Planting Lemon Seeds from a Store-bought Lemon
Planting Lemon Seeds from a Store-bought Lemon

Materials

To do this project, you will need paper towels, water, zip-top baggies, a permanent marker like Sharpie, lemons, and possibly a knife and spray bottle.

DIY: How to Plant Lemon Seeds

Follow these steps to plant a lemon tree from seed.

Harvesting Lemon Seeds

  1. First, cut a lemon into wedges and pick out the seeds. Set aside or store the lemon wedges for cooking or making lemon water.
  2. Rinse and then soak the lemon seeds in a small container for about 15 minutes.

Germinating Lemon Seeds

  • Use your thumbnail or a small knife to nick the seed coat and then remove it from the lemon seed.
  • Fold a paper towel in half and lightly wet it with water. I use a spray bottle.
  • Space the lemon seeds out so they aren’t touching. You can spray a little more water if you like. It should be damp but not dripping or pooling.
  • Fold the paper towel down over the lemon seeds so they are fully covered.
  • Carefully move the wrapped seeds into the zip-top bag.
  • Use a permanent marker to label the type of seeds (lemon) and the date.
  • Set the baggie somewhere warm and out of the way. I place mine on top of the microwave and around heating vents.
  • After five days to a week, check to look for lemon seed sprouts. You may notice the root radicle coming out of the nut-like lemon seeds. If you see this, your lemon seeds have germinated!

Transplanting Sprouted Lemon Seeds into Pots

Once your seeds have sprouted, you can move them to small pots.

  1. Place a coffee filter or cut piece of one into the bottom of the pot to capture soil so it doesn’t drain out with the water.
  2. Fill the flower pot with potting soil. (My favorite potting soil to use indoors is ProMix!)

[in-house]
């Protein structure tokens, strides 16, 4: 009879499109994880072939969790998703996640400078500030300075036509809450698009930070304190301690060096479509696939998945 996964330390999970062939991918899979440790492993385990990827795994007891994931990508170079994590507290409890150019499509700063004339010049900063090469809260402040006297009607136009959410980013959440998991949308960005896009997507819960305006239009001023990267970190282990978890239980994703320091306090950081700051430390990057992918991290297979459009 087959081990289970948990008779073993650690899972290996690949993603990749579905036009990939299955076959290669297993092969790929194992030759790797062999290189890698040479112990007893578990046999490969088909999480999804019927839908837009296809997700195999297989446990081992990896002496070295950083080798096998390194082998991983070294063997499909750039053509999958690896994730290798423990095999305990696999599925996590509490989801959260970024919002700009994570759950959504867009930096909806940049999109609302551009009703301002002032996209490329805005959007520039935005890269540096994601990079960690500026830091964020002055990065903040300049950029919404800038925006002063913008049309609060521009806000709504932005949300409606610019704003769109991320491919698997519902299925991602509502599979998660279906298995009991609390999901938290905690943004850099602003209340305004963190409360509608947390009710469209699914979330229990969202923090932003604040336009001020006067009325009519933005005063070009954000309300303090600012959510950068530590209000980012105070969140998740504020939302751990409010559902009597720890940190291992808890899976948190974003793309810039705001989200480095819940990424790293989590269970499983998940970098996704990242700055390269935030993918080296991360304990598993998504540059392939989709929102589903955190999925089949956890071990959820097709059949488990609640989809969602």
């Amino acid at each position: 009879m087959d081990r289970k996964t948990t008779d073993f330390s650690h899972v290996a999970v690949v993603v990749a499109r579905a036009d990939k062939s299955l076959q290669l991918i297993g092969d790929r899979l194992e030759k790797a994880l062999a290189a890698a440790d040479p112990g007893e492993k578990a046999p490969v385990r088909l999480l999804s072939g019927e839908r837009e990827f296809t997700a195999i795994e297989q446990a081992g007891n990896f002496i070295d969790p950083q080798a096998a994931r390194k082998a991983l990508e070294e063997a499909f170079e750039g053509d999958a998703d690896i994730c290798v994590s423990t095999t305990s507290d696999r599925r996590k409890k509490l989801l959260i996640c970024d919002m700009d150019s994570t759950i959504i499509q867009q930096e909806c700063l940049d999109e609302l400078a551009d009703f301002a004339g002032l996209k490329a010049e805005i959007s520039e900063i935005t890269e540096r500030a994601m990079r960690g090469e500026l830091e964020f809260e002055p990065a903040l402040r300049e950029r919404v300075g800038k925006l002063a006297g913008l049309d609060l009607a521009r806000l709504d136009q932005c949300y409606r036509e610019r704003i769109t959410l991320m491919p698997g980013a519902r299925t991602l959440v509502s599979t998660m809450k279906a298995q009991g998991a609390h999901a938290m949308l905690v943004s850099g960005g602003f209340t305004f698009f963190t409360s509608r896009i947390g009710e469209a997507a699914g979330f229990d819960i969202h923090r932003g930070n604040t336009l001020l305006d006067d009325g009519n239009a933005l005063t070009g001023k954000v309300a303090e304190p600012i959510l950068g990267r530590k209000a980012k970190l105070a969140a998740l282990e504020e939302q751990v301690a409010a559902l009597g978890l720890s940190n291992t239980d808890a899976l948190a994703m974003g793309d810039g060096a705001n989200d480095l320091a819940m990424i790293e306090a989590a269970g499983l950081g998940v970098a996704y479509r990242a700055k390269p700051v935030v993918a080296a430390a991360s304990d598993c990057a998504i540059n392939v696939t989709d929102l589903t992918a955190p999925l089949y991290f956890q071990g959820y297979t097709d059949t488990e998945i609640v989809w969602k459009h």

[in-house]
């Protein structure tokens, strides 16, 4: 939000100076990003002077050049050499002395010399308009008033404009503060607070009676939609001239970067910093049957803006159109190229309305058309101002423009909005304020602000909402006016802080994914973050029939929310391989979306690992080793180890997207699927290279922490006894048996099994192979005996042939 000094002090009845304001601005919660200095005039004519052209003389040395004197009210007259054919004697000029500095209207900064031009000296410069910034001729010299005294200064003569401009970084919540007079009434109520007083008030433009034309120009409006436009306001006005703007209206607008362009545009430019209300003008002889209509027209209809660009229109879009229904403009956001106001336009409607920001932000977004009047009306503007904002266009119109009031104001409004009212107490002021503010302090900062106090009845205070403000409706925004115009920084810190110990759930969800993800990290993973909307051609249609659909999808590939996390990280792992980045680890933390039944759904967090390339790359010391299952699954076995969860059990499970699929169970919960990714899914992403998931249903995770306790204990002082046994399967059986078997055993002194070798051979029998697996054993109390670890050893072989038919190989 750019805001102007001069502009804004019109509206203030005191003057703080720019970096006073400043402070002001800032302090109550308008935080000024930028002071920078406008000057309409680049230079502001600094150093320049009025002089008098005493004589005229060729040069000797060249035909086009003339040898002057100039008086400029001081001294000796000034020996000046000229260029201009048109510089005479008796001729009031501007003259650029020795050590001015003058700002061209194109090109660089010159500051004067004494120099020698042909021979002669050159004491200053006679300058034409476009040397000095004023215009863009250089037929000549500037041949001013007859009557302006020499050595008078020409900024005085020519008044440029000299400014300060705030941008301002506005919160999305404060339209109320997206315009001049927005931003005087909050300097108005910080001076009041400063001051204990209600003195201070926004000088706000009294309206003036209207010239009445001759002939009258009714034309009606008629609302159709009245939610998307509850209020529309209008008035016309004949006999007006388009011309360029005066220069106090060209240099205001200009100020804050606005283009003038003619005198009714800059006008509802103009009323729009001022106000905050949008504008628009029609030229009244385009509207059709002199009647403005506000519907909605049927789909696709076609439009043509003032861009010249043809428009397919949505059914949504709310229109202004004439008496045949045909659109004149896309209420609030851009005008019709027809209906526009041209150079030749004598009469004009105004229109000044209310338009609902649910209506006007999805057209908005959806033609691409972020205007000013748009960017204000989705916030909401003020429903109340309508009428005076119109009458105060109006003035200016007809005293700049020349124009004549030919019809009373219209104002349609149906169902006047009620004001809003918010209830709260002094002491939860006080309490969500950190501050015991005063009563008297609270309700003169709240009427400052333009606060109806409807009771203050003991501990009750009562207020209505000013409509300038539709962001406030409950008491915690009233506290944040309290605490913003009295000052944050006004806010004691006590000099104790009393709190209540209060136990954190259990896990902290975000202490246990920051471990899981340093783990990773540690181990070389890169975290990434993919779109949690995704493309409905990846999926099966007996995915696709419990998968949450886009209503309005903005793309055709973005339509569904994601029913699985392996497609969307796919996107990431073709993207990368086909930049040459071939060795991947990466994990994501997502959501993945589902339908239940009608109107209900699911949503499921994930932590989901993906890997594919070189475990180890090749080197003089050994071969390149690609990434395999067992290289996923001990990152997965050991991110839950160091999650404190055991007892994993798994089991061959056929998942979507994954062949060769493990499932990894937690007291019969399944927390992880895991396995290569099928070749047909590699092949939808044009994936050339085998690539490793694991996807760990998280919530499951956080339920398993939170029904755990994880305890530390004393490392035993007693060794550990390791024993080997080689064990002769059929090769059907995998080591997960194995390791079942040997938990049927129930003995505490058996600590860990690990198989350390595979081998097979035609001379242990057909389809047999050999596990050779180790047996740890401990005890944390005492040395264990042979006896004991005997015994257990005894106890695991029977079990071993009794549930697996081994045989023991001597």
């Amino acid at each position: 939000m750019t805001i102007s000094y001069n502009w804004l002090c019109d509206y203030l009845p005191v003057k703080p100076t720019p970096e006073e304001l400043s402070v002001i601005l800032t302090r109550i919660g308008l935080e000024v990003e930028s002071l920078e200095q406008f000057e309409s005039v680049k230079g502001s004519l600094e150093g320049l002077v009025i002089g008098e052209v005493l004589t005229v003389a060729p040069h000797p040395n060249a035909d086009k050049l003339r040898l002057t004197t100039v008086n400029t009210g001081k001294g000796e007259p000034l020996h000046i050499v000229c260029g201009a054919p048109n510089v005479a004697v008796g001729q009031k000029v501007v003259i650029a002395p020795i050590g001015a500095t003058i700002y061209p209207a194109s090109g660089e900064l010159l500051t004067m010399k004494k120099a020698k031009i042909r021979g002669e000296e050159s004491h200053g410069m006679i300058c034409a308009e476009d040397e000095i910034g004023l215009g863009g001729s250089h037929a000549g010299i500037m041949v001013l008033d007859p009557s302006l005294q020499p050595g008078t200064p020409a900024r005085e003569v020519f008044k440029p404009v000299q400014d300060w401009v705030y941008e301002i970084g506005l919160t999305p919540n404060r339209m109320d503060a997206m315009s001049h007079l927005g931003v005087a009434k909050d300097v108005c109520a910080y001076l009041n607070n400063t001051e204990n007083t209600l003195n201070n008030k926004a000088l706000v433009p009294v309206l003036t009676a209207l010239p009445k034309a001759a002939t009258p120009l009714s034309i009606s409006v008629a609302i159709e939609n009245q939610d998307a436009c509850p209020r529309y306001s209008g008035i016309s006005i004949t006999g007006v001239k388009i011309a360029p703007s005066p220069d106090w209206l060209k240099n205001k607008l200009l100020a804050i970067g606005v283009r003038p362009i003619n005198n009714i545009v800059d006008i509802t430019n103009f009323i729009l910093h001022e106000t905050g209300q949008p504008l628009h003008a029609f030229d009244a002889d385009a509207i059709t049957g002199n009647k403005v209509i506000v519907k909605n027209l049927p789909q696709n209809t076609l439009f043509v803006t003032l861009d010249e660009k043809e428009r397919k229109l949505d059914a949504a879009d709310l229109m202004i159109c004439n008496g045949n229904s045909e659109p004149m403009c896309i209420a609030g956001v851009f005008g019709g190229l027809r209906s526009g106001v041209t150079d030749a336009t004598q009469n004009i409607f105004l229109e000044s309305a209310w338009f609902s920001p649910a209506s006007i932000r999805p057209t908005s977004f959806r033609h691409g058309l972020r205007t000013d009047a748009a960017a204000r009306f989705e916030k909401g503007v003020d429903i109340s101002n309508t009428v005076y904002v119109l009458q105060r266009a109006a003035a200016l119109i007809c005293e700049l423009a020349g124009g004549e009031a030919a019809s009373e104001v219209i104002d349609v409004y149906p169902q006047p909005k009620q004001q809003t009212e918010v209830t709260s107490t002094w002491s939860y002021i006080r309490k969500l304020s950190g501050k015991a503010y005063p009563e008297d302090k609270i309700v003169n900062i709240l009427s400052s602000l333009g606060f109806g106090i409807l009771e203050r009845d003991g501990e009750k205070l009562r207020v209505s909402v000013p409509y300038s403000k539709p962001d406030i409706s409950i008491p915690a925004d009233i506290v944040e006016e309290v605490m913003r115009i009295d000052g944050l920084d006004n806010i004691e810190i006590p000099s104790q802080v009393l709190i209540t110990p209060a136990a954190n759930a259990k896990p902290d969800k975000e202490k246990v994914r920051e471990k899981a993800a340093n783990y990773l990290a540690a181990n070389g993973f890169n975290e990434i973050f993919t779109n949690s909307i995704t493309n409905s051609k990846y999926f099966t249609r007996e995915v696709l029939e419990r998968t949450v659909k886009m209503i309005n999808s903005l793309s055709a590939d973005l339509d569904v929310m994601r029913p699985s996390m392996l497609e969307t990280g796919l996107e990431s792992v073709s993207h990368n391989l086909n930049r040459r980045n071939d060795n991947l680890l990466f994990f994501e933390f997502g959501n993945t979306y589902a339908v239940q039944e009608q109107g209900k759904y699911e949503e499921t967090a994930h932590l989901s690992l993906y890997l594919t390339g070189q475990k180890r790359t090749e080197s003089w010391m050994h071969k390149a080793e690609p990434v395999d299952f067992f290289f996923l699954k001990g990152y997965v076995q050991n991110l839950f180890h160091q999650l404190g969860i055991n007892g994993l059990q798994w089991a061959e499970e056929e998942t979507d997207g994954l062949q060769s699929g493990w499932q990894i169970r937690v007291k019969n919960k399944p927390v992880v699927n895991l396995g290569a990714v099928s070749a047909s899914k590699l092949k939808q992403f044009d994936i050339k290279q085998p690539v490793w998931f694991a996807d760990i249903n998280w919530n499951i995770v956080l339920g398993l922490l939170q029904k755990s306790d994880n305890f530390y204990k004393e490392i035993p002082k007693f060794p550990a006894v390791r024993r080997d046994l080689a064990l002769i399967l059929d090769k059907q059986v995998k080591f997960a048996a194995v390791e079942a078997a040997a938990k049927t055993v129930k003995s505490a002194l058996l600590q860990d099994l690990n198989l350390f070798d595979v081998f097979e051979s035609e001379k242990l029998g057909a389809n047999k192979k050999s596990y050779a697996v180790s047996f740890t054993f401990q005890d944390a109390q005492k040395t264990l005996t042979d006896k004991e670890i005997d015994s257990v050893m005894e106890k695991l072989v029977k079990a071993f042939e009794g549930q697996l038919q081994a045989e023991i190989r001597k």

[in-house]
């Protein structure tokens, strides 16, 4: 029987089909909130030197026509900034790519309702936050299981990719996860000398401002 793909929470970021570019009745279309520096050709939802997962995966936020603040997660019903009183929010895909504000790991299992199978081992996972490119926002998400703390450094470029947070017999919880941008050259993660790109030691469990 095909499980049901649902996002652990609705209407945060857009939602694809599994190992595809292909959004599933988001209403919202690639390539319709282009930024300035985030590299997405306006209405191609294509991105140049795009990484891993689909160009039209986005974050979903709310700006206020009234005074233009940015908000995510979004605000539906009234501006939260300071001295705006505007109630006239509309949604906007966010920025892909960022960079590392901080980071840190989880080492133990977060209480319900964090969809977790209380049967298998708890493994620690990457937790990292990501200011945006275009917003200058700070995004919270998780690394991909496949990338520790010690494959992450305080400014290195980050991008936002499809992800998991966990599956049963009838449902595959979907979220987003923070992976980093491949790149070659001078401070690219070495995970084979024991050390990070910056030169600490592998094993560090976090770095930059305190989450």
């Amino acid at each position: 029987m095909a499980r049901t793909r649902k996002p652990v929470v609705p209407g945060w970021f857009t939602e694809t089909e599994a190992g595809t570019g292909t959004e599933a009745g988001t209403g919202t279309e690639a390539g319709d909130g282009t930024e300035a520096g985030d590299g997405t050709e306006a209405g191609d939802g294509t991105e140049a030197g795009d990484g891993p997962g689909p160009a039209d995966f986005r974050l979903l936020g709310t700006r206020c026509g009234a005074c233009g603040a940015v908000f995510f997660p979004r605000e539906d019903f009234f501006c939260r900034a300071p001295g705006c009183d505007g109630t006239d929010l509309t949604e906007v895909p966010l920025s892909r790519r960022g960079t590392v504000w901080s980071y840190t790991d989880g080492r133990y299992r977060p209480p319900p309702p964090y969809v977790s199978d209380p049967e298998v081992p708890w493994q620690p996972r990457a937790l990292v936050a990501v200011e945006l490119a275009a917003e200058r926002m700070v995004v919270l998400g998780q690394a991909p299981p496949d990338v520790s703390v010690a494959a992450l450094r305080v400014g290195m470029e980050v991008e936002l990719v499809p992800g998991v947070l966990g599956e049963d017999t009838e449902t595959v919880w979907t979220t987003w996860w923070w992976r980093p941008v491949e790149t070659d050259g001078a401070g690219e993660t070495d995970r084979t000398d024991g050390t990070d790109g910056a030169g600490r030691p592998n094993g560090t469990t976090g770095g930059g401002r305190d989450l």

3. Place the sprouted lemon seed or lemon tree seedling in the pot. Cover the seed completely or plant the baby tree with the trunk and leaves above the surface.
  4. Water thoroughly and place in a sunny window or under grow lights.

This entire process shouldn’t actualy take you too long, but I wanted to make the steps as clear and easy to understand as possible. If you’re having any trouble or have any questions, just post a comment. I respond to each and every one!

Fun Idea for Germinating Lemon Seeds

Growing lemon trees from seed is so easy and fun that I often want to share this joy with others.

Kids would be great gardening buddies to help grow lemon trees from seed. You can also get a friend to join you in your lemon growing adventure.

Lemon trees are so much fun to grow, but the joy is also wonderful shared with others. Consider this fun idea for a special someone! (or yourself!)

Fresh, delicious, yellow lemon on a wooden deck
Fresh, delicious, yellow lemon on a wooden deck

Planting Lemon Seeds in a Mug

Imagine a lemon tree growing in a cute mug! My preference would be to find a lemon or citrus themed mug and then go about planting lemon seeds in the mug.

Make a few personalized gifts with lemon seeds growing in a mug for those you love. Grandmothers, aunts, and moms may especially love this fun garden related gift.

Also, planting lemon seeds in a cup would be a super cute teacher gift, if your teacher likes gardening. (We all know teachers have plenty of regular mugs already! But how many have a lemon tree…?)

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You’ve also got to love this fun mug flower pot! That checks off both boxes when planting lemon seeds in a mug.

Lemonade Dreams

Now that I know how to germinate lemon trees, I am addicted to growing citrus from seed! My young lemon trees are some of my favorite plants and wintertime houseplants. I just love them!